An Egyptian-English archaeological mission, affiliated with the University of Cambridge, have discovered a collection of golden jewellery during excavations at the Tell El-Amarna necropolis, located on the eastern banks of the Nile, in the present-day Minya governorate of Egypt.
The necropolis was the burial ground for the city of Amarna, constructed in 1346 BC to serve as the capital city of the Pharaoh Akhenaten, the 10th ruler of the late Eighteenth Dynasty.
Akhenaten (originally named Amenhotep IV), abandoned the traditional polytheistic religions of Egypt, instead introducing the worship of Atenism, which was centred on the cult god Aten and depicted as the disc of the sun.
During his early reign, Akhenaten followed the established pharaonic traditions of worship, but quickly raised the profile of Atenism as the state religion, with the construction of temples and shrines to the Aten in cities across Egypt.
Following his death, his successors returned to the traditional deities and distanced themselves from Atenism. Akhenaten was discredited, being referred to in contemporary accounts as “the enemy” or “that criminal”, and historians often citing him as the “heretic king”.
The Amarma project has been investigating the necropolis of Amarna since 2005, with ongoing excavations supported by researchers from a University of Cambridge led archaeological mission at Tel El-Amarna since 1977.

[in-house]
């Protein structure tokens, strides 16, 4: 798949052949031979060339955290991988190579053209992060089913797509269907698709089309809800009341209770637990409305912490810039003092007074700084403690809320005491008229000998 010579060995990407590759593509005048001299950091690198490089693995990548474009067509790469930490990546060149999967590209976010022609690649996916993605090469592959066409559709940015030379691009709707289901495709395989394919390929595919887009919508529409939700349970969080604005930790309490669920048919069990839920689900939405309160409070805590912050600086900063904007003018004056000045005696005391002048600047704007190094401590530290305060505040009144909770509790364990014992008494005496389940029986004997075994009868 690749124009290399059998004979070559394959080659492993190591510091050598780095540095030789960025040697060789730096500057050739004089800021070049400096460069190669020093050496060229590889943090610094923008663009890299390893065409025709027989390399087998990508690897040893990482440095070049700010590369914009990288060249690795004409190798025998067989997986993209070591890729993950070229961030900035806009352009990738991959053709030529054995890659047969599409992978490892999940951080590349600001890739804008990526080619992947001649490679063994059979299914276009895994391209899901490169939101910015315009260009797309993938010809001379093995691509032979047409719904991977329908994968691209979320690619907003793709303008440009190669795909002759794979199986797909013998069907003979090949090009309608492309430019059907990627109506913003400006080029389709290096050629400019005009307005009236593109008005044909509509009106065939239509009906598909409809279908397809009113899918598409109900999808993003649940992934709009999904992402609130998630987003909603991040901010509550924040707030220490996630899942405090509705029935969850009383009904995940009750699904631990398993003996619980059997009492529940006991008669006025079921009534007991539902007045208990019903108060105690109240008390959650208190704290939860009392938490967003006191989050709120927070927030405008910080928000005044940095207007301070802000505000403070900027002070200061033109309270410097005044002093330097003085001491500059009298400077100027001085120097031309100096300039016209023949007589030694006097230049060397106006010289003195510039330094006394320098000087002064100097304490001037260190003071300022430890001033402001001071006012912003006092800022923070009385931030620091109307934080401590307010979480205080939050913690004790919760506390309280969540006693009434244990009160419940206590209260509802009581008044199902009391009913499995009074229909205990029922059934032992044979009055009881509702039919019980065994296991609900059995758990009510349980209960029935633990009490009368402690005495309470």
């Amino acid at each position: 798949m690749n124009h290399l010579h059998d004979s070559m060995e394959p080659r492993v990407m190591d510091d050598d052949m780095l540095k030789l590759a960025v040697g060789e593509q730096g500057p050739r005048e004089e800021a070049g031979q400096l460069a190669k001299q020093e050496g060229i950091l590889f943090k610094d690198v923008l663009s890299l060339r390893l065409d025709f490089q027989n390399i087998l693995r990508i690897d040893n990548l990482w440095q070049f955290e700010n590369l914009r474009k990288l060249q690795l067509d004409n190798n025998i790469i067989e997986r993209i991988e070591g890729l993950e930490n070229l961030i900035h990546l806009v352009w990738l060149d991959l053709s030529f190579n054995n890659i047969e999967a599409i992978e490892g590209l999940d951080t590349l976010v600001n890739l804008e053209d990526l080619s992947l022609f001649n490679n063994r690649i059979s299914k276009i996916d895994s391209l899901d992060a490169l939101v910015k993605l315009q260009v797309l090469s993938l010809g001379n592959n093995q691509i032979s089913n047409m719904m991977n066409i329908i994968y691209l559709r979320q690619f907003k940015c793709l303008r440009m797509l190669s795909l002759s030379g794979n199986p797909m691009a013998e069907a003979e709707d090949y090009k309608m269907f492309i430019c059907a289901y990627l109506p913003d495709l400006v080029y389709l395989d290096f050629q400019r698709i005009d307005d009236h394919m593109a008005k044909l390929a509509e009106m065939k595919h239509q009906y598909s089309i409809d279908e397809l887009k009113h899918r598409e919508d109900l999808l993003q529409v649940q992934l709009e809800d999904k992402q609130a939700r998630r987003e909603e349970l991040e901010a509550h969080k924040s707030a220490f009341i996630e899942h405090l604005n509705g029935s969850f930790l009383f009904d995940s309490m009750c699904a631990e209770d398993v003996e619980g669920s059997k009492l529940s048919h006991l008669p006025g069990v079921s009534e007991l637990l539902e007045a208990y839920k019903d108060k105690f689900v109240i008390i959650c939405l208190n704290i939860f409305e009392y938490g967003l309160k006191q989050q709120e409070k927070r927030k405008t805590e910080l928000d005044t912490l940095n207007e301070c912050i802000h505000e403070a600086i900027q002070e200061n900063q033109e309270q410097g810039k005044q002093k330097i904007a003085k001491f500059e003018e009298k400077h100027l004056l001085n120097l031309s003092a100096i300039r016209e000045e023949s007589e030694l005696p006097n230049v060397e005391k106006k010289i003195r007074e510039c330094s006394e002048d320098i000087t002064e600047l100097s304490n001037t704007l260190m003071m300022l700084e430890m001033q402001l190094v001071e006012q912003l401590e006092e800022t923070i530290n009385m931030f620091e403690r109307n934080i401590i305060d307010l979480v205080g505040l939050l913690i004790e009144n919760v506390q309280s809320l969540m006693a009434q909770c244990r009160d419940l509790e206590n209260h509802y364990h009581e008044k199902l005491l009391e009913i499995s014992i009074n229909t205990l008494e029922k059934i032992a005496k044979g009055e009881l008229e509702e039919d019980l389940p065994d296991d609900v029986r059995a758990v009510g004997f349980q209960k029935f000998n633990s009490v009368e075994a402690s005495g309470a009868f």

During excavations at the Amarna North Desert Cemetery, archaeologists have discovered the burial of a young woman wrapped in textile and plant-fibre matting, and buried wearing a necklace of petal-shaped pendants and three finger rings made from gold and steatite (soapstone).
She was placed in a small shaft-and-chamber tomb along with several other burials, which dates the 18th Dynasty (1550 to 1292 BC) around the time of Akhenaten’s reign.
One of the rings is decorated with the image of “Bas”, who together with his feminine counterpart Beset, is an ancient Egyptian deity worshipped as a protector of households and, in particular, of mothers, children, and childbirth. Bes later came to be regarded as the defender of everything good and the enemy of all that is bad.
Dr Anna Stevens, from the Department of Archaeology at the University of Cambridge said: “her burial is located at the Amarna North Desert Cemetery in the low desert west of the North Tombs. It includes a small number of burial shafts and tombs, as well as pit graves.”
Ministry of Tourism and Antiquities
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